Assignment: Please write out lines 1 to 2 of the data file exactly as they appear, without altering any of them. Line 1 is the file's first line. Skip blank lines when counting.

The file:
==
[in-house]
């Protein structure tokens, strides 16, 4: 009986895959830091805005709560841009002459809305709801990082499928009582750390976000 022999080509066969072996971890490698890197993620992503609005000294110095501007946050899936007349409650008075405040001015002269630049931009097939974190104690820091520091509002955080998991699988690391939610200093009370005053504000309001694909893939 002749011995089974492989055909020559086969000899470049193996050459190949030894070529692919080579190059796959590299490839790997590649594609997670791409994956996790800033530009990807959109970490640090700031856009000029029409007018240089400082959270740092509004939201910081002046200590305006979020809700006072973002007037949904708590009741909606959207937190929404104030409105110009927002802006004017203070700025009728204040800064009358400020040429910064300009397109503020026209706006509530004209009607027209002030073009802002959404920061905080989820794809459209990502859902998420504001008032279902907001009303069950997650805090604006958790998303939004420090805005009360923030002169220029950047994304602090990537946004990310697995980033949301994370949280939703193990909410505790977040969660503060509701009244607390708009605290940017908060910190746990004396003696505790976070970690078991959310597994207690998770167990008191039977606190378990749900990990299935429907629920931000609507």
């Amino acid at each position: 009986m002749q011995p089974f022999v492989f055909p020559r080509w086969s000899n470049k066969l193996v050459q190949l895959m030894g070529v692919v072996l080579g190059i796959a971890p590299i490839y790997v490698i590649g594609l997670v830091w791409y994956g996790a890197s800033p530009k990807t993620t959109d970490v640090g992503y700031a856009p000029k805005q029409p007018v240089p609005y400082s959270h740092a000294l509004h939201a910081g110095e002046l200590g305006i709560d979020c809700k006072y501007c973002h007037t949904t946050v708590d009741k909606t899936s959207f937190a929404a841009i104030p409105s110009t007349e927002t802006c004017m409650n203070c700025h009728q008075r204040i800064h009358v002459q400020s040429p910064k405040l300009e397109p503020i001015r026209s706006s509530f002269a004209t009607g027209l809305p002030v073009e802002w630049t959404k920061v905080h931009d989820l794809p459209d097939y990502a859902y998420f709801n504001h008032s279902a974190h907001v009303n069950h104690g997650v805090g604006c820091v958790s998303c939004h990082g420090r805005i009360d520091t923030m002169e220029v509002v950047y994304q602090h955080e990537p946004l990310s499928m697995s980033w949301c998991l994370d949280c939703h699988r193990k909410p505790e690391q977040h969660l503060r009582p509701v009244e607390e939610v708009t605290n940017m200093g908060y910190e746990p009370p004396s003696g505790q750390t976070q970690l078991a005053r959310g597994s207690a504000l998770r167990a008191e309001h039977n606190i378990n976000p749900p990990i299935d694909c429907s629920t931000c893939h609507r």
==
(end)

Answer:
[in-house]
């Protein structure tokens, strides 16, 4: 009986895959830091805005709560841009002459809305709801990082499928009582750390976000 022999080509066969072996971890490698890197993620992503609005000294110095501007946050899936007349409650008075405040001015002269630049931009097939974190104690820091520091509002955080998991699988690391939610200093009370005053504000309001694909893939 002749011995089974492989055909020559086969000899470049193996050459190949030894070529692919080579190059796959590299490839790997590649594609997670791409994956996790800033530009990807959109970490640090700031856009000029029409007018240089400082959270740092509004939201910081002046200590305006979020809700006072973002007037949904708590009741909606959207937190929404104030409105110009927002802006004017203070700025009728204040800064009358400020040429910064300009397109503020026209706006509530004209009607027209002030073009802002959404920061905080989820794809459209990502859902998420504001008032279902907001009303069950997650805090604006958790998303939004420090805005009360923030002169220029950047994304602090990537946004990310697995980033949301994370949280939703193990909410505790977040969660503060509701009244607390708009605290940017908060910190746990004396003696505790976070970690078991959310597994207690998770167990008191039977606190378990749900990990299935429907629920931000609507």